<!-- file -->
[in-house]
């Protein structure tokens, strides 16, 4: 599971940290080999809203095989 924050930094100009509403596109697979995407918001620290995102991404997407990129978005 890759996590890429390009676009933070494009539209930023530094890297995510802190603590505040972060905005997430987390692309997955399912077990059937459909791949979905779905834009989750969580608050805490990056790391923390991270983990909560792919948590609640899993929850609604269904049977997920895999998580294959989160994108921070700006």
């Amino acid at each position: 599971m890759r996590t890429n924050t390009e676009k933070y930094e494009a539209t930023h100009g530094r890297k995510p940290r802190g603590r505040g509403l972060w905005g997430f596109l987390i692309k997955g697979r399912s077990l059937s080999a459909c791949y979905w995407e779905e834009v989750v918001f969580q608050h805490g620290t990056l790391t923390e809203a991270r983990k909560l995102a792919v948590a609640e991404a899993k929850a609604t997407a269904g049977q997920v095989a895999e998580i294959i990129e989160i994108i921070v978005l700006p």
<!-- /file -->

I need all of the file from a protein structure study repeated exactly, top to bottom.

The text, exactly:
[in-house]
């Protein structure tokens, strides 16, 4: 599971940290080999809203095989 924050930094100009509403596109697979995407918001620290995102991404997407990129978005 890759996590890429390009676009933070494009539209930023530094890297995510802190603590505040972060905005997430987390692309997955399912077990059937459909791949979905779905834009989750969580608050805490990056790391923390991270983990909560792919948590609640899993929850609604269904049977997920895999998580294959989160994108921070700006």
């Amino acid at each position: 599971m890759r996590t890429n924050t390009e676009k933070y930094e494009a539209t930023h100009g530094r890297k995510p940290r802190g603590r505040g509403l972060w905005g997430f596109l987390i692309k997955g697979r399912s077990l059937s080999a459909c791949y979905w995407e779905e834009v989750v918001f969580q608050h805490g620290t990056l790391t923390e809203a991270r983990k909560l995102a792919v948590a609640e991404a899993k929850a609604t997407a269904g049977q997920v095989a895999e998580i294959i990129e989160i994108i921070v978005l700006p």